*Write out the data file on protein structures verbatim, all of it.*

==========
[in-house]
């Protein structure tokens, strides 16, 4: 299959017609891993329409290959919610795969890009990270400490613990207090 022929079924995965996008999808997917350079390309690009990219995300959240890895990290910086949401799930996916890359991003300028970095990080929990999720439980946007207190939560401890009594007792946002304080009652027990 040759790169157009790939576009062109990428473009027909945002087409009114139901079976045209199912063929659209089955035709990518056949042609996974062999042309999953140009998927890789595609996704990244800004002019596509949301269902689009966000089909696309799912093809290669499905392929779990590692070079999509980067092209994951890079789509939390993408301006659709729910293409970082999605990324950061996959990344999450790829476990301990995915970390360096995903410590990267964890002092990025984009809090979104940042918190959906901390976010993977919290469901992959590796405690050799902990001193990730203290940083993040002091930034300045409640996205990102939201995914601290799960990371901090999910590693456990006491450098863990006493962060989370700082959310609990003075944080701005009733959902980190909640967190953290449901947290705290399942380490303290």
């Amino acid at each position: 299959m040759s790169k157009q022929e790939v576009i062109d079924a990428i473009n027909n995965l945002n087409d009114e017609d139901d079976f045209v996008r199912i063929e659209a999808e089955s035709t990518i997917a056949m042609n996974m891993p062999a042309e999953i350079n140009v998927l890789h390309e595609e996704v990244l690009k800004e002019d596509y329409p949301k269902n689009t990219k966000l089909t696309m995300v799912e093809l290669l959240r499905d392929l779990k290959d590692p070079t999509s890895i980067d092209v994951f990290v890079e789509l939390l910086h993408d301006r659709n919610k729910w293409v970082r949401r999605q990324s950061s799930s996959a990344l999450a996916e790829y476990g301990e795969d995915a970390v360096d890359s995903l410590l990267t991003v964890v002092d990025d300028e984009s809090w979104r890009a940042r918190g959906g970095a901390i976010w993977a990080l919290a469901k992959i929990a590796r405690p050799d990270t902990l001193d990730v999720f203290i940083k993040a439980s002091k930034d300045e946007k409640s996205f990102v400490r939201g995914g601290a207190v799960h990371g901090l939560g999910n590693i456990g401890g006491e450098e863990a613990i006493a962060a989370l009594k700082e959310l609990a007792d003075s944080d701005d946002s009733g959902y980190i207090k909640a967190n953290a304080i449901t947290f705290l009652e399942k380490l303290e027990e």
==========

[in-house]
């Protein structure tokens, strides 16, 4: 299959017609891993329409290959919610795969890009990270400490613990207090 022929079924995965996008999808997917350079390309690009990219995300959240890895990290910086949401799930996916890359991003300028970095990080929990999720439980946007207190939560401890009594007792946002304080009652027990 040759790169157009790939576009062109990428473009027909945002087409009114139901079976045209199912063929659209089955035709990518056949042609996974062999042309999953140009998927890789595609996704990244800004002019596509949301269902689009966000089909696309799912093809290669499905392929779990590692070079999509980067092209994951890079789509939390993408301006659709729910293409970082999605990324950061996959990344999450790829476990301990995915970390360096995903410590990267964890002092990025984009809090979104940042918190959906901390976010993977919290469901992959590796405690050799902990001193990730203290940083993040002091930034300045409640996205990102939201995914601290799960990371901090999910590693456990006491450098863990006493962060989370700082959310609990003075944080701005009733959902980190909640967190953290449901947290705290399942380490303290």
């Amino acid at each position: 299959m040759s790169k157009q022929e790939v576009i062109d079924a990428i473009n027909n995965l945002n087409d009114e017609d139901d079976f045209v996008r199912i063929e659209a999808e089955s035709t990518i997917a056949m042609n996974m891993p062999a042309e999953i350079n140009v998927l890789h390309e595609e996704v990244l690009k800004e002019d596509y329409p949301k269902n689009t990219k966000l089909t696309m995300v799912e093809l290669l959240r499905d392929l779990k290959d590692p070079t999509s890895i980067d092209v994951f990290v890079e789509l939390l910086h993408d301006r659709n919610k729910w293409v970082r949401r999605q990324s950061s799930s996959a990344l999450a996916e790829y476990g301990e795969d995915a970390v360096d890359s995903l410590l990267t991003v964890v002092d990025d300028e984009s809090w979104r890009a940042r918190g959906g970095a901390i976010w993977a990080l919290a469901k992959i929990a590796r405690p050799d990270t902990l001193d990730v999720f203290i940083k993040a439980s002091k930034d300045e946007k409640s996205f990102v400490r939201g995914g601290a207190v799960h990371g901090l939560g999910n590693i456990g401890g006491e450098e863990a613990i006493a962060a989370l009594k700082e959310l609990a007792d003075s944080d701005d946002s009733g959902y980190i207090k909640a967190n953290a304080i449901t947290f705290l009652e399942k380490l303290e027990e």